A glaring false move in the Philippines’ hosting is Duterte breaking tradition by disinviting Vice President Maria Leonor “Leni” Robredo, who was supposed to be the lead government official to welcome foreign leaders.
Robredo resigned last year as housing czar after Duterte barred her from attending Cabinet meetings due to her criticisms of his policies and decisions, particularly on giving a hero’s burial for the late dictator Ferdinand Marcos and the drug war killings that continue to increase without accountability.
Robredo, who was invited to attend only the ASEAN Summit opening and closing ceremonies on Monday and Tuesday, November 13 and 14, respectively, remained unfazed by the treatment she received but still did her part as she urged leaders of the regional bloc to push for freer trade to boost economic ties in the region.
“Pursuing free trade within and outside ASEAN in a free world is also a developing challenge. People, goods, and services must be allowed to freely move across our borders. We can do things faster and better,” she said during the ASEAN Business and Investment Summit attended by business leaders from ASEAN and other countries.
She highlighted the need to make growth inclusive by engaging micro, small, and medium enterprises to benefit from value chains, fair trade and peace and be able to participate in global activities.
In the few days leading to the summit, Robredo spoke before the 1st Southeast Asia Women’s Summit held at Miriam College in Quezon City about the region’s more promising position now in providing opportunities for women through ASEAN economic integration that offers competencies that will be in line with the demands of the international market.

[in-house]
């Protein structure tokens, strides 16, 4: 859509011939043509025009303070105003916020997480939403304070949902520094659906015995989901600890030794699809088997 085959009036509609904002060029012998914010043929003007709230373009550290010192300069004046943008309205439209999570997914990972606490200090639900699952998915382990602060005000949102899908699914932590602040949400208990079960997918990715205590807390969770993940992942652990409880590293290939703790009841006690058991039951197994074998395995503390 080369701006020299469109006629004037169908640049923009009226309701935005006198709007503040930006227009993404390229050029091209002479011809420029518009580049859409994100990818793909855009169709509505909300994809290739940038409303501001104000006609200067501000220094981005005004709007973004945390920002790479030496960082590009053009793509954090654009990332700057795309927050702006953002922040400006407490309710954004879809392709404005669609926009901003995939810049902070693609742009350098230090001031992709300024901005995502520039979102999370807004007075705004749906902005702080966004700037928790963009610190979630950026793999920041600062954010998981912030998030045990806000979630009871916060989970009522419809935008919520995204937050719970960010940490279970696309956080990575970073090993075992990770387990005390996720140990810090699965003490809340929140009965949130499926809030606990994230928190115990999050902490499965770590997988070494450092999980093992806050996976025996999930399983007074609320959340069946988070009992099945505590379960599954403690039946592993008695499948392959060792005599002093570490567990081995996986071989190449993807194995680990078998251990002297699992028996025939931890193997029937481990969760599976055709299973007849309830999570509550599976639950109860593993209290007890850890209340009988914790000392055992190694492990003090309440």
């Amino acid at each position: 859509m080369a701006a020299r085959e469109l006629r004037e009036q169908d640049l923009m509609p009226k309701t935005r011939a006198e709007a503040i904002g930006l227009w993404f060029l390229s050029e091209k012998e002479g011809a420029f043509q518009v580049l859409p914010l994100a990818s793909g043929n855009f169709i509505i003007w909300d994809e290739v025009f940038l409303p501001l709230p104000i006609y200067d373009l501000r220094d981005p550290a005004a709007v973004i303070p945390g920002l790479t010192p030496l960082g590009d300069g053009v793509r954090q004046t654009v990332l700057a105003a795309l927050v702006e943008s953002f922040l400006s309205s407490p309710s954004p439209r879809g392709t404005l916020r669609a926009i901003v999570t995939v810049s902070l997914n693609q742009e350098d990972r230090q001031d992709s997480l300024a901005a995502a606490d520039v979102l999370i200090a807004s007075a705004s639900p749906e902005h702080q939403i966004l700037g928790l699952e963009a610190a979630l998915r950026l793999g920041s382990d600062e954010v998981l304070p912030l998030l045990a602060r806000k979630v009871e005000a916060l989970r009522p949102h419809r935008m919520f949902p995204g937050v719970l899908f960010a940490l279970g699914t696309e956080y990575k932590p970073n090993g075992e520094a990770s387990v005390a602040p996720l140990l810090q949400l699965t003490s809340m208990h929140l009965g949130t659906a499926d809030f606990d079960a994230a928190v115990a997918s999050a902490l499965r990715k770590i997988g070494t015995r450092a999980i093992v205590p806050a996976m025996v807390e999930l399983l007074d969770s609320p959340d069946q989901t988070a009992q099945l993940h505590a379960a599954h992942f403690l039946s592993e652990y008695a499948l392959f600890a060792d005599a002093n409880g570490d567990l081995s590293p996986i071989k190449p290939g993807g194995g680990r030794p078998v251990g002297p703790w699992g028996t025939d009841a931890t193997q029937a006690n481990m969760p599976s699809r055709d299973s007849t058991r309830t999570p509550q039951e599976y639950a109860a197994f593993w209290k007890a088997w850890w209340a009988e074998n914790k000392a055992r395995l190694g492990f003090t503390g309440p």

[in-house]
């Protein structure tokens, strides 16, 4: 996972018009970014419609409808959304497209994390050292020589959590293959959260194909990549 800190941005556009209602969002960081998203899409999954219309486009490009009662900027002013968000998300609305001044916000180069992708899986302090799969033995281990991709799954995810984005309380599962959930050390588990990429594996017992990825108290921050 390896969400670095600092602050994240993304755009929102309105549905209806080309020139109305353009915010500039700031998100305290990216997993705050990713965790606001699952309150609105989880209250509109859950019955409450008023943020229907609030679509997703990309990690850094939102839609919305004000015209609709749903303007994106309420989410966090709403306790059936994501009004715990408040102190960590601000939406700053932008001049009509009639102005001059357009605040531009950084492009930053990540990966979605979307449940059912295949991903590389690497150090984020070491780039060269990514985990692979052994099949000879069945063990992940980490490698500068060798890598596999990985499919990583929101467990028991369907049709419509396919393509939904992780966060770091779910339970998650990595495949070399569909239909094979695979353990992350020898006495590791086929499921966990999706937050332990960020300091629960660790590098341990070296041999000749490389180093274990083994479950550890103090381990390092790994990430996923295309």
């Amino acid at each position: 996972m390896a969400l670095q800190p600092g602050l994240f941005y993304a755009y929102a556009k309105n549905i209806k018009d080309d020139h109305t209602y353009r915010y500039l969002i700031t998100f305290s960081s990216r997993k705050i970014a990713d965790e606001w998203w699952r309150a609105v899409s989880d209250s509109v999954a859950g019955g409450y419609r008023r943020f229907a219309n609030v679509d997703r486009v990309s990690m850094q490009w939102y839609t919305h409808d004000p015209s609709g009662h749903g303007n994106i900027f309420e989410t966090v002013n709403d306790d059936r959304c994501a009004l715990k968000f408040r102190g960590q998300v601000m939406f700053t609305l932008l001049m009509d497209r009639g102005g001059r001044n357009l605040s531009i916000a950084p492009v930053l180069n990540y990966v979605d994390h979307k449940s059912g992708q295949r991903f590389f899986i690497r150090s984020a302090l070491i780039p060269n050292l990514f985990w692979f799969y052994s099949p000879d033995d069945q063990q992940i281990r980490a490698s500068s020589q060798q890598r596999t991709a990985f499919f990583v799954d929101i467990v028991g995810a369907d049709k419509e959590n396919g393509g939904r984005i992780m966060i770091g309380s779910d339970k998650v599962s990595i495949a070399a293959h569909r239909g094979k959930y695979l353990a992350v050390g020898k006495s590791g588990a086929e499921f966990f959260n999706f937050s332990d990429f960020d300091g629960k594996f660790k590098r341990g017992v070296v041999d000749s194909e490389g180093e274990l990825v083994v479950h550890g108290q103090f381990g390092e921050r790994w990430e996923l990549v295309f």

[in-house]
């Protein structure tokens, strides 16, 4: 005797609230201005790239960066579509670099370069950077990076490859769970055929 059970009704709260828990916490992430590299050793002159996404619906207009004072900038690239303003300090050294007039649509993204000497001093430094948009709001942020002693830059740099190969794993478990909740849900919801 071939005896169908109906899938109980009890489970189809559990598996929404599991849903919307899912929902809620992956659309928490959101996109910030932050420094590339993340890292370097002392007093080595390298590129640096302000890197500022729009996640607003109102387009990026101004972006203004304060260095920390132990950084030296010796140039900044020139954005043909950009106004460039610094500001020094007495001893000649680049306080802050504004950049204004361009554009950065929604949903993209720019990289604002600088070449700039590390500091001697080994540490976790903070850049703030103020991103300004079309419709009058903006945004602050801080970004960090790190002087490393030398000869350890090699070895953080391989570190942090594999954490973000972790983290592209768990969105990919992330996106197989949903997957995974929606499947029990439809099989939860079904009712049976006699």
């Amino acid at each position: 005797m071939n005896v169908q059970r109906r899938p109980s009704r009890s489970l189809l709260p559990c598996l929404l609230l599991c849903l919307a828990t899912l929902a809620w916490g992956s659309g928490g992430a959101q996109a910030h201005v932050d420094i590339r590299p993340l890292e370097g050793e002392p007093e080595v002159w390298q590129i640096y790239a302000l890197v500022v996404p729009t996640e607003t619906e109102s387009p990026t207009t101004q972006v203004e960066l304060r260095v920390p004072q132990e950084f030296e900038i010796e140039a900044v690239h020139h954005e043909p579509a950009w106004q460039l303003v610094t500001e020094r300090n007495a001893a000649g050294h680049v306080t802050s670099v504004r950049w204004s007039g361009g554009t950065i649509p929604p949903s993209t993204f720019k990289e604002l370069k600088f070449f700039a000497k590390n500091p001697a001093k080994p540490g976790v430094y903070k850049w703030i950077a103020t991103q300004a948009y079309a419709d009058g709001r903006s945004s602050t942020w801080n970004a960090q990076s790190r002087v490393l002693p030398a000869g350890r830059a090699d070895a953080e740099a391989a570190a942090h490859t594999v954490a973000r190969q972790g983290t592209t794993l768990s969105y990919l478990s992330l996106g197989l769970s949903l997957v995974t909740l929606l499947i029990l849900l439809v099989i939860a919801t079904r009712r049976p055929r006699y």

She also said ASEAN countries need to address gender equality issues as more women in the society continue to suffer from misogyny and violence. She even cited her experience of being catcalled by no less than President Duterte when he publicly admitted ogling at her knees during cabinet meetings last year.
“Catcalling, misogynistic remarks, and violence are still considered the fault of the woman if her knees show when she sits,” she said, adding that social media has also become a space for harassment of women, especially those that hold leadership positions.
“If there ever was a better time to strengthen ASEAN’s commitments to human rights and gender equality, it is now,” she said, stressing that to be able to achieve this, society needs “evolved,” “kind,” and “brave” men who are willing to fight misogyny and bigotry.
As the Philippines turned over the regional chairmanship to Singapore, diplomacy was shown in stark perspectives by the top two leaders of the Philippines. The vice president, wearing a blue suit at the closing business summit, remained calm even if she was disinvited and continued to be attacked by pro-Duterte supporters. The president, with his slack, rolled up sleeves that is a no-no when wearing the barong tagalog, the formal shirt for Filipino men, and the improperly worn necktie, was a favorite among netizen-critics who expected a more proper representation of their country. (Photo from Google Kapamilya)